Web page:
The purpose of this paper is to explain the US society’s insignificant mitigation of climate change using Niklas Luhmann’s (1989) autopoietic social systems theory in ecological communication. Specifically, the author’s analysis falls within the context of Luhmann re-moralized while focusing on particular function systems’ binary codes and their repellence of substantive US climate change mitigation policy across systems.
The author achieves this purpose by resituating Luhmann’s conception of evolution to forgo systems teleology and better contextualize the spatial-temporal scale of climate change; reinforcing complexity reduction and differentiation by integrating communication and media scholar John D. Peters’s (1999) “communication chasm” concept as one mechanism through which codes sustain over time; and applying these integrated concepts to prominent the US climate change mitigation attempts.
The author concludes that climate change mitigation efforts are the amalgamation of the systems’ moral communications. Mitigation efforts have relegated themselves to subsystems of the ten major systems given the polarizing nature of their predominant care/harm moral binary. Communication chasms persist because these moral communications cannot both adhere to the systems’ binary codes and communicate the climate crisis’s urgency. The more time that passes, the more codes force mitigation organizations, activist efforts and their moral communications to adapt and sacrifice their actions to align with the encircling systems’ code.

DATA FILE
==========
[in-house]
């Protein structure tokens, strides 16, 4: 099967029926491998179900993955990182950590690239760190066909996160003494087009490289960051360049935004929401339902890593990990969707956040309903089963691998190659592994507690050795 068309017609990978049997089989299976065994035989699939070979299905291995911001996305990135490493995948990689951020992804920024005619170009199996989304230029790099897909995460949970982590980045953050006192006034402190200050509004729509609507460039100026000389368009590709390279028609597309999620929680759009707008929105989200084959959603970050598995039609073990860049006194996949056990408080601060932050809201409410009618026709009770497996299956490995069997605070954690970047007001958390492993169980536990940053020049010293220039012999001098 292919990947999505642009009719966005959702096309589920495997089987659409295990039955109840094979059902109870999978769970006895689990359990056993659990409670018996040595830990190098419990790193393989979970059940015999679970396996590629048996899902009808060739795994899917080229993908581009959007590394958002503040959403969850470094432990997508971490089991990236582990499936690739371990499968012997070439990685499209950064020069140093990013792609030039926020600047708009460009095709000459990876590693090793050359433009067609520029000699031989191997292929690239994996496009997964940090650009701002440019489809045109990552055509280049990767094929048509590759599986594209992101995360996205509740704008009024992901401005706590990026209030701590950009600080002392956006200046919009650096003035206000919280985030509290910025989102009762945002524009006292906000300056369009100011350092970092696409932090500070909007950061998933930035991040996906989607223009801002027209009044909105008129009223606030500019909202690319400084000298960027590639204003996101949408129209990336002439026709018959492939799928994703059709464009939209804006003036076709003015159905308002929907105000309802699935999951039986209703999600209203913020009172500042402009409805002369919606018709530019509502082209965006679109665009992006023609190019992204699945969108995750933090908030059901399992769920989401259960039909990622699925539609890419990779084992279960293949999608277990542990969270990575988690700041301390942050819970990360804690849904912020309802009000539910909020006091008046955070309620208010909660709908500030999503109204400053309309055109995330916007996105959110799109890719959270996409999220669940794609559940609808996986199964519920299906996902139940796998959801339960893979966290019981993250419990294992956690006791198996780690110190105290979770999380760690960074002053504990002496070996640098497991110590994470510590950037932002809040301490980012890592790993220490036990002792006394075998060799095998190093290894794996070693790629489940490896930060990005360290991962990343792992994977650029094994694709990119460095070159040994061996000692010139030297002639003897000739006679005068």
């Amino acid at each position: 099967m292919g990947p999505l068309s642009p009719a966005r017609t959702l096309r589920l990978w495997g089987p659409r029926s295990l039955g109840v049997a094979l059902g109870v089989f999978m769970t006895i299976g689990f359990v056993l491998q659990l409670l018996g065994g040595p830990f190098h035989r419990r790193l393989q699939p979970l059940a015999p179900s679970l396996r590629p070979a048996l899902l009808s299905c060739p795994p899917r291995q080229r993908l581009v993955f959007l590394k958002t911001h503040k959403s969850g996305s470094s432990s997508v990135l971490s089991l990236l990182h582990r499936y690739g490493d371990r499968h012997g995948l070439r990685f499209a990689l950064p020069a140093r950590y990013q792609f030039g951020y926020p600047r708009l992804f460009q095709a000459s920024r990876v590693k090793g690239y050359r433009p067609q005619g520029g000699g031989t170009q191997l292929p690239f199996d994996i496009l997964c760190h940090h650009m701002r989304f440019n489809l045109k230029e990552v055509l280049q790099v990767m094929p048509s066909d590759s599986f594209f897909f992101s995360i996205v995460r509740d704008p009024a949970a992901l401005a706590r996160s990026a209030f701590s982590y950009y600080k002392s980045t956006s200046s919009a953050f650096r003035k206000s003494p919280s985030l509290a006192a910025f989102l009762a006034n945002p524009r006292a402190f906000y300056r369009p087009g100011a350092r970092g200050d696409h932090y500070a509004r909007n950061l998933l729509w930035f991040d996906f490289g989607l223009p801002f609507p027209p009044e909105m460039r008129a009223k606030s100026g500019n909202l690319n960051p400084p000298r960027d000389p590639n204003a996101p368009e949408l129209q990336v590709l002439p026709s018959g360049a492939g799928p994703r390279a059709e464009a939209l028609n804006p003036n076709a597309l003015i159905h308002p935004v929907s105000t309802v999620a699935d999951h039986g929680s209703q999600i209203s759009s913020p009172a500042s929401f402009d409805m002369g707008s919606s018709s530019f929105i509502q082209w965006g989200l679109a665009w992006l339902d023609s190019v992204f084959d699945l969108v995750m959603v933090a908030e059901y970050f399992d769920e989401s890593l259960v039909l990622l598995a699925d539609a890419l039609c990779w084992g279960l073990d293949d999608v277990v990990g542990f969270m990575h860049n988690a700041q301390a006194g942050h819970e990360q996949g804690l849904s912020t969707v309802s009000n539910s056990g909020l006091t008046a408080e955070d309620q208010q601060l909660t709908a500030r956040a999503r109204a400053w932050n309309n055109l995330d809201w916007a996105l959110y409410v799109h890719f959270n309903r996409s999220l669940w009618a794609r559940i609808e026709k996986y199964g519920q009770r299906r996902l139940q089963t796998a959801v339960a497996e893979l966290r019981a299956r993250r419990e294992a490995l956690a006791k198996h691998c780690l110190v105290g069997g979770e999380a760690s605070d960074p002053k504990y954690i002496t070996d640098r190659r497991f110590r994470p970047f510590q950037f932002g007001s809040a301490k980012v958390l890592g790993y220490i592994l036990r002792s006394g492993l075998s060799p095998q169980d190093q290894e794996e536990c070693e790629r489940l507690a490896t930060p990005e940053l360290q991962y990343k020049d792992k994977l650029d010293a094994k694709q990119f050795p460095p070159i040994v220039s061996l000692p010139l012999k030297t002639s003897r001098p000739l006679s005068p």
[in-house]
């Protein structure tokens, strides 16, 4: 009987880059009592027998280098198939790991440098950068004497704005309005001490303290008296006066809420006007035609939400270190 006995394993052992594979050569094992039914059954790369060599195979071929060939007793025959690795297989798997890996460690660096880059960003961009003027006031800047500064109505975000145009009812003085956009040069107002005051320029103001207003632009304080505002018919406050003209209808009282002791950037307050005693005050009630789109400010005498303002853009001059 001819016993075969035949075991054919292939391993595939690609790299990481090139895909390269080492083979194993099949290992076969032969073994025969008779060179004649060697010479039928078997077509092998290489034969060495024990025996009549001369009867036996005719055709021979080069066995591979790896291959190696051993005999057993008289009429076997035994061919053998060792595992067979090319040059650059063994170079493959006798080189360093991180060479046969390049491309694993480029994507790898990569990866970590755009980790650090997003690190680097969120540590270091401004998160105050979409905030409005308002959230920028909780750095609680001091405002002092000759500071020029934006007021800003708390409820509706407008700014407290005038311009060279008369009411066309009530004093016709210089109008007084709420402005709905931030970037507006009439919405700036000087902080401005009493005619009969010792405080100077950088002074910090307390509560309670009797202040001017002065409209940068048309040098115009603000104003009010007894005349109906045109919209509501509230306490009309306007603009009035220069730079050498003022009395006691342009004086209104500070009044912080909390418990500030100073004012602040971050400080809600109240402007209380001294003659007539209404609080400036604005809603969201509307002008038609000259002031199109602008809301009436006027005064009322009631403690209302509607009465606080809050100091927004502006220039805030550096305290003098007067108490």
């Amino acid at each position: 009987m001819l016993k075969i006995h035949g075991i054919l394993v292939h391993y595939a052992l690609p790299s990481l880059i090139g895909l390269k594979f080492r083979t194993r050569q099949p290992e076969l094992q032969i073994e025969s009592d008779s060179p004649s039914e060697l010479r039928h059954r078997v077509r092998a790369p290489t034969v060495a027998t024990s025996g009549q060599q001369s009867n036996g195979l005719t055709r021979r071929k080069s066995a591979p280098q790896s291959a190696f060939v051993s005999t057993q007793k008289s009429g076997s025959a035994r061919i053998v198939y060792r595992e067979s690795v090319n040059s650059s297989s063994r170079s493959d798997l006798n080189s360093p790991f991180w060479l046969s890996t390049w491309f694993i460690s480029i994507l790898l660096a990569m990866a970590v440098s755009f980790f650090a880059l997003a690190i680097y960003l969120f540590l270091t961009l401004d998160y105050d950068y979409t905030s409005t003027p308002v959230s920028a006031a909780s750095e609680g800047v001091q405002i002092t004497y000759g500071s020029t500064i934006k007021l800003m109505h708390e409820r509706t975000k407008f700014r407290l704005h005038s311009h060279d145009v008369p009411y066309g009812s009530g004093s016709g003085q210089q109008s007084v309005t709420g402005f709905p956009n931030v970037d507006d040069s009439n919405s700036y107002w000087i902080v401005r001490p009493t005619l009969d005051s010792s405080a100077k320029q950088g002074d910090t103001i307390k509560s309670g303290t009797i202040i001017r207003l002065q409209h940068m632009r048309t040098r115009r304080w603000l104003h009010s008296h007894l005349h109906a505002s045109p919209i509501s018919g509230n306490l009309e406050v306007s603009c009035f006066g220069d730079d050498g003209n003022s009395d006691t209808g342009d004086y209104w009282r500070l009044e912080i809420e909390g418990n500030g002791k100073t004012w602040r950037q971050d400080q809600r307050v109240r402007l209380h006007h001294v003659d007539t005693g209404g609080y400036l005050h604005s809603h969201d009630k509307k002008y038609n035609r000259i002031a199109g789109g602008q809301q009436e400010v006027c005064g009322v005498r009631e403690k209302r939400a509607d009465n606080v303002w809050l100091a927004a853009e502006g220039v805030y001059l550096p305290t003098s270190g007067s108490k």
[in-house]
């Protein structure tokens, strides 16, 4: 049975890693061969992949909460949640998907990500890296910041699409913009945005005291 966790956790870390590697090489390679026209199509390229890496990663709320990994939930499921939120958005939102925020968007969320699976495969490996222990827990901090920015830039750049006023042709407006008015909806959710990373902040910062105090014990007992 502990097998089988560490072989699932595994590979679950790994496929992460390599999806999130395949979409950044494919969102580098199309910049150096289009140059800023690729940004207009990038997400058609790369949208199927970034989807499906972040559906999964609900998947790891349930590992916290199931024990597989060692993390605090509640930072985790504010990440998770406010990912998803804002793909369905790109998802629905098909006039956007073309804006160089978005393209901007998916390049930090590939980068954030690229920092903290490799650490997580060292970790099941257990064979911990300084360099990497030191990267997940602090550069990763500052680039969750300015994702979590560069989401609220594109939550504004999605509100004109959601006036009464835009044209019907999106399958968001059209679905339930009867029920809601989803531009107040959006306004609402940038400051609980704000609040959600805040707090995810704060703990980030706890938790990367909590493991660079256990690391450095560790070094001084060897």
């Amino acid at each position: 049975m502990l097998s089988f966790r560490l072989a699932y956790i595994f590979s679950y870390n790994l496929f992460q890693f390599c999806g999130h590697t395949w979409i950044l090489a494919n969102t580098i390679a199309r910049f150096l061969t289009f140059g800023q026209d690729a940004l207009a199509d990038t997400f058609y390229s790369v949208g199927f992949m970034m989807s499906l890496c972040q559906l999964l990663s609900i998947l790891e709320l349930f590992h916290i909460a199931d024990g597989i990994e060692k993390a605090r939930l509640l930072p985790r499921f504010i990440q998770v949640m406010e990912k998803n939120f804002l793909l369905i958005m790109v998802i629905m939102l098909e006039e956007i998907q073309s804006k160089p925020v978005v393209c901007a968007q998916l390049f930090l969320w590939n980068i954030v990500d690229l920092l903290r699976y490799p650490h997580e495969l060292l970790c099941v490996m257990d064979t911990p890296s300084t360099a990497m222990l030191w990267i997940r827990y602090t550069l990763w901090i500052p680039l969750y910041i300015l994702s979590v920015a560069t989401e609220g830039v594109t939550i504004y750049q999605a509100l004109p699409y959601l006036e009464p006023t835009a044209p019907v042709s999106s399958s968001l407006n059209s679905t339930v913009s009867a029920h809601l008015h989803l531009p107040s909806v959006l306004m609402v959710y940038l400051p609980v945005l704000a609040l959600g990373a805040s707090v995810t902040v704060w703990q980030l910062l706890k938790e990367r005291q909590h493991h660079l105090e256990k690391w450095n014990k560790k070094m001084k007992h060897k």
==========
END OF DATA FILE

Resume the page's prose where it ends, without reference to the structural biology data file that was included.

In addition to the conceptual contribution, the social implication is that by identifying how and why climate change mitigation efforts are subsumed by the larger systems and their codes, climate change activists and practitioners can better tool their tactics to change the codes at the heart of the systems if serious and substantive climate change mitigation is to prevail.
To the author’s knowledge, there has not been an integration of a historical communication concept into, and sociological application of, ecological communication in the context of climate change mitigation.
The author would like to thank Dr Matthew R. Sanderson for his initiation of this work, conceptual framing of this paper, edits and contributions. He indebted to his mentorship, advisement and encouragement, for this project and innumerable others.
Miller, J.A. (2022), "Demoralizing: integrating J.D. Peters’ communication “chasm” with Niklas Luhmann’s (1989) ecological communication to analyze climate change mitigation inaction", Kybernetes, Vol. 51 No. 5, pp. 1775-1799. https://doi.org/10.1108/K-11-2020-0770
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